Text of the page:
The Internet's Immune System

Paul Vixie vixie at vix.com
Thu Nov 13 00:37:00 UTC 2003


here's what i learned about a white-hat registry.  nobody cares.  this is
perceived as an assymetric benefit, where the costs (even if there's no
money, there's still effort in registering initial and new address space
or AS#'s or whatever) are borne by the network owner and the benefits are
felt by victims of various forms of abuse (spam, ddos, virus, whatever.)

now, anyone who thinks this through will realize that the benefit is NOT
assymetric.  this is a tide (storm) that can lift (destroy) all boats.  a
network owner who deals swiftly with abuse becomes an anathema for abusers
and thus has lower overall abuse costs.  and a network of network-owners
who all behaved that way would make abuse rare enough to be worth tracking
again.

however, from a marketing/perception standpoint, the benefit appears to
be assymetric, and in this economy, network owners don't feel generous.
so the first task isn't upgrading incidents.org or mail-abuse.org to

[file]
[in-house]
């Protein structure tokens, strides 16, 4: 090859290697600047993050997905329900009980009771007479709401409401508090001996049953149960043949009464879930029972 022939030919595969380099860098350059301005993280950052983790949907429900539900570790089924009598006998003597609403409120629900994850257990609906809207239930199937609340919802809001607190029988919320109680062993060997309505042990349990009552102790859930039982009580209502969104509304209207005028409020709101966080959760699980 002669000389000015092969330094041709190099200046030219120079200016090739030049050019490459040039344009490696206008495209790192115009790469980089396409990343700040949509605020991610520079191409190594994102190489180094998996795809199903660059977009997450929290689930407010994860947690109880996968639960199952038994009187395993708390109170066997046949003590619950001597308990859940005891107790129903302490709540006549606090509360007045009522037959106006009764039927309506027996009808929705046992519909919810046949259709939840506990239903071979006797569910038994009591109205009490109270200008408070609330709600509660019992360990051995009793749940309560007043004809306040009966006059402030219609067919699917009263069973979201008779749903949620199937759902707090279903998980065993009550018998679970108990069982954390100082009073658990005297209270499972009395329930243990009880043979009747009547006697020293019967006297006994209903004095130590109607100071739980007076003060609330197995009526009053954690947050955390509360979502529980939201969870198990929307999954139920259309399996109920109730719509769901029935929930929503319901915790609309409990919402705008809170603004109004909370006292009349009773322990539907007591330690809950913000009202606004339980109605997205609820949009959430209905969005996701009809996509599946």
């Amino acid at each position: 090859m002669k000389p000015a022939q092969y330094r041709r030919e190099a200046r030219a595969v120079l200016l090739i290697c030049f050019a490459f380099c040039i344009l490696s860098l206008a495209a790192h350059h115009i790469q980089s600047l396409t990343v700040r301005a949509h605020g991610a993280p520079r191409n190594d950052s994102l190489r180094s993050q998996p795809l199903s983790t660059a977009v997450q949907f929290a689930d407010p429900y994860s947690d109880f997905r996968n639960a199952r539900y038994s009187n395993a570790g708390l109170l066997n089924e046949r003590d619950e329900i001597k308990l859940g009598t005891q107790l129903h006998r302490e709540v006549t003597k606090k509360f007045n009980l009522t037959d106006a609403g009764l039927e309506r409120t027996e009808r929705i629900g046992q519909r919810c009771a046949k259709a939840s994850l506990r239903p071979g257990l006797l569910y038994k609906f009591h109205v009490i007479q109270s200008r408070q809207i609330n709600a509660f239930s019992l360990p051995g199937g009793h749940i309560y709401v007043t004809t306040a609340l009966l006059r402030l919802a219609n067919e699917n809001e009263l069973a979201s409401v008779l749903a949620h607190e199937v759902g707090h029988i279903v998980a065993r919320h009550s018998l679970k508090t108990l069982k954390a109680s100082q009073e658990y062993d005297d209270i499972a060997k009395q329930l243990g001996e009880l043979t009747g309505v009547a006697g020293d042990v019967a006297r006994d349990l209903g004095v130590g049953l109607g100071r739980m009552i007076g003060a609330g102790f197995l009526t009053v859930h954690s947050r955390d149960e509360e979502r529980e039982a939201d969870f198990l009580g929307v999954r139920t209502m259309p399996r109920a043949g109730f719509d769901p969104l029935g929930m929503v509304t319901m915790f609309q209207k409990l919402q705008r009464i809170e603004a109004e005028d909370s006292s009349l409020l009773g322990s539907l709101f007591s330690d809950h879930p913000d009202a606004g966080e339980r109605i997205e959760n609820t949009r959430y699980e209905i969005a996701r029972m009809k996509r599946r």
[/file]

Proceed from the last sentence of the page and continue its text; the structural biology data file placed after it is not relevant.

handle white-hat network owner registration, but rather, convincing
network owners that it's in their own selfish best interests to receive
rapid and reliable complaints when abuse comes from/through their customer.

and frankly, if that were possible, the [email protected]${MOST_ISPS} would not be
a blackhole with robothanks at the door.  so, i'm not hopeful that the
internet's immune system is simply in need of better incident reporting.
we need a "sea change" in network-owner attitudes.  if you're feeling
holier than thou for any reason, find out if your peering agreements
require your peers to permanently disconnect repeat abuse sources, and
to temporarily disconnect first time abuse sources.  assuming that $YOU
do these things, but that $YOUR_PEERS do not, then what have you really
accomplished?
-- 
Paul Vixie



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